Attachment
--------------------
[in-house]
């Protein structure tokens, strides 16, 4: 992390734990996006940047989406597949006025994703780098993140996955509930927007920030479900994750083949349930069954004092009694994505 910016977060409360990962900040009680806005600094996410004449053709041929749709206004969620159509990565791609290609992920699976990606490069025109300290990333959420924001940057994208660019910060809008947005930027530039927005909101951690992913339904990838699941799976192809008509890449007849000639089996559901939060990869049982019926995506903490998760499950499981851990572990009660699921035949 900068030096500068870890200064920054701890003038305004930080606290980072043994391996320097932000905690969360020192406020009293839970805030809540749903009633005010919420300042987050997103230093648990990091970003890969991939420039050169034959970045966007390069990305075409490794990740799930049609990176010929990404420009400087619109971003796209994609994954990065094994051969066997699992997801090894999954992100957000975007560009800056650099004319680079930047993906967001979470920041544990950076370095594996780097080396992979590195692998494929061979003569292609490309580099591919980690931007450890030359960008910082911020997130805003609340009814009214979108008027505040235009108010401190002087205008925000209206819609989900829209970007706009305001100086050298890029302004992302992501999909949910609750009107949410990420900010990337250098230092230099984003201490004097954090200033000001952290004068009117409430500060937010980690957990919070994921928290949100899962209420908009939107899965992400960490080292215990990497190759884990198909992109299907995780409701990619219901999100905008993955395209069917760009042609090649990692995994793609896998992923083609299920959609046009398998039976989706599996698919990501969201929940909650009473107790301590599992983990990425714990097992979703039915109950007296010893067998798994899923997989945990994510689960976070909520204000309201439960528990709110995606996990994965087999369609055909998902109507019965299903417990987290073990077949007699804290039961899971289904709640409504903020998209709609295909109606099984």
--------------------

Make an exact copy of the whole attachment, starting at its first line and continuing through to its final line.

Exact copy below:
[in-house]
């Protein structure tokens, strides 16, 4: 992390734990996006940047989406597949006025994703780098993140996955509930927007920030479900994750083949349930069954004092009694994505 910016977060409360990962900040009680806005600094996410004449053709041929749709206004969620159509990565791609290609992920699976990606490069025109300290990333959420924001940057994208660019910060809008947005930027530039927005909101951690992913339904990838699941799976192809008509890449007849000639089996559901939060990869049982019926995506903490998760499950499981851990572990009660699921035949 900068030096500068870890200064920054701890003038305004930080606290980072043994391996320097932000905690969360020192406020009293839970805030809540749903009633005010919420300042987050997103230093648990990091970003890969991939420039050169034959970045966007390069990305075409490794990740799930049609990176010929990404420009400087619109971003796209994609994954990065094994051969066997699992997801090894999954992100957000975007560009800056650099004319680079930047993906967001979470920041544990950076370095594996780097080396992979590195692998494929061979003569292609490309580099591919980690931007450890030359960008910082911020997130805003609340009814009214979108008027505040235009108010401190002087205008925000209206819609989900829209970007706009305001100086050298890029302004992302992501999909949910609750009107949410990420900010990337250098230092230099984003201490004097954090200033000001952290004068009117409430500060937010980690957990919070994921928290949100899962209420908009939107899965992400960490080292215990990497190759884990198909992109299907995780409701990619219901999100905008993955395209069917760009042609090649990692995994793609896998992923083609299920959609046009398998039976989706599996698919990501969201929940909650009473107790301590599992983990990425714990097992979703039915109950007296010893067998798994899923997989945990994510689960976070909520204000309201439960528990709110995606996990994965087999369609055909998902109507019965299903417990987290073990077949007699804290039961899971289904709640409504903020998209709609295909109606099984």